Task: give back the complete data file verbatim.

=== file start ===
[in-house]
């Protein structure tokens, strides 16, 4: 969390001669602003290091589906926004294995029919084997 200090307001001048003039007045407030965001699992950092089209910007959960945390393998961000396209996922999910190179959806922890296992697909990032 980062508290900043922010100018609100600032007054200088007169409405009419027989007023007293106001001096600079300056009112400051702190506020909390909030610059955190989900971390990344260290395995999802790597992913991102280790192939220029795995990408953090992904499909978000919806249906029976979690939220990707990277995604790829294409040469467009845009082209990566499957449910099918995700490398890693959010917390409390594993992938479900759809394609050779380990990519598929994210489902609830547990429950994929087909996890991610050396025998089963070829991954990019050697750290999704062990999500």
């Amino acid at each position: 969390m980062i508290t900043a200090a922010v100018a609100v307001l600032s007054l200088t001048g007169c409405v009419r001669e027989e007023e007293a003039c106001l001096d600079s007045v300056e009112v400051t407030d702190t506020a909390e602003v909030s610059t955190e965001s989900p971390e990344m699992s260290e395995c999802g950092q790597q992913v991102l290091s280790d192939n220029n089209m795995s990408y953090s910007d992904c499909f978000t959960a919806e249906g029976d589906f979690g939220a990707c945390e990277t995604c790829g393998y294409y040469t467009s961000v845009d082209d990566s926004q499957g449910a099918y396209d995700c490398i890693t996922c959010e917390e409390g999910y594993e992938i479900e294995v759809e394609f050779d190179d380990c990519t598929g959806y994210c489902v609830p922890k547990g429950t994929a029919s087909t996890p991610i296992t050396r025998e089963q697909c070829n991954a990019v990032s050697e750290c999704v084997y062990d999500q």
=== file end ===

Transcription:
[in-house]
């Protein structure tokens, strides 16, 4: 969390001669602003290091589906926004294995029919084997 200090307001001048003039007045407030965001699992950092089209910007959960945390393998961000396209996922999910190179959806922890296992697909990032 980062508290900043922010100018609100600032007054200088007169409405009419027989007023007293106001001096600079300056009112400051702190506020909390909030610059955190989900971390990344260290395995999802790597992913991102280790192939220029795995990408953090992904499909978000919806249906029976979690939220990707990277995604790829294409040469467009845009082209990566499957449910099918995700490398890693959010917390409390594993992938479900759809394609050779380990990519598929994210489902609830547990429950994929087909996890991610050396025998089963070829991954990019050697750290999704062990999500």
């Amino acid at each position: 969390m980062i508290t900043a200090a922010v100018a609100v307001l600032s007054l200088t001048g007169c409405v009419r001669e027989e007023e007293a003039c106001l001096d600079s007045v300056e009112v400051t407030d702190t506020a909390e602003v909030s610059t955190e965001s989900p971390e990344m699992s260290e395995c999802g950092q790597q992913v991102l290091s280790d192939n220029n089209m795995s990408y953090s910007d992904c499909f978000t959960a919806e249906g029976d589906f979690g939220a990707c945390e990277t995604c790829g393998y294409y040469t467009s961000v845009d082209d990566s926004q499957g449910a099918y396209d995700c490398i890693t996922c959010e917390e409390g999910y594993e992938i479900e294995v759809e394609f050779d190179d380990c990519t598929g959806y994210c489902v609830p922890k547990g429950t994929a029919s087909t996890p991610i296992t050396r025998e089963q697909c070829n991954a990019v990032s050697e750290c999704v084997y062990d999500q």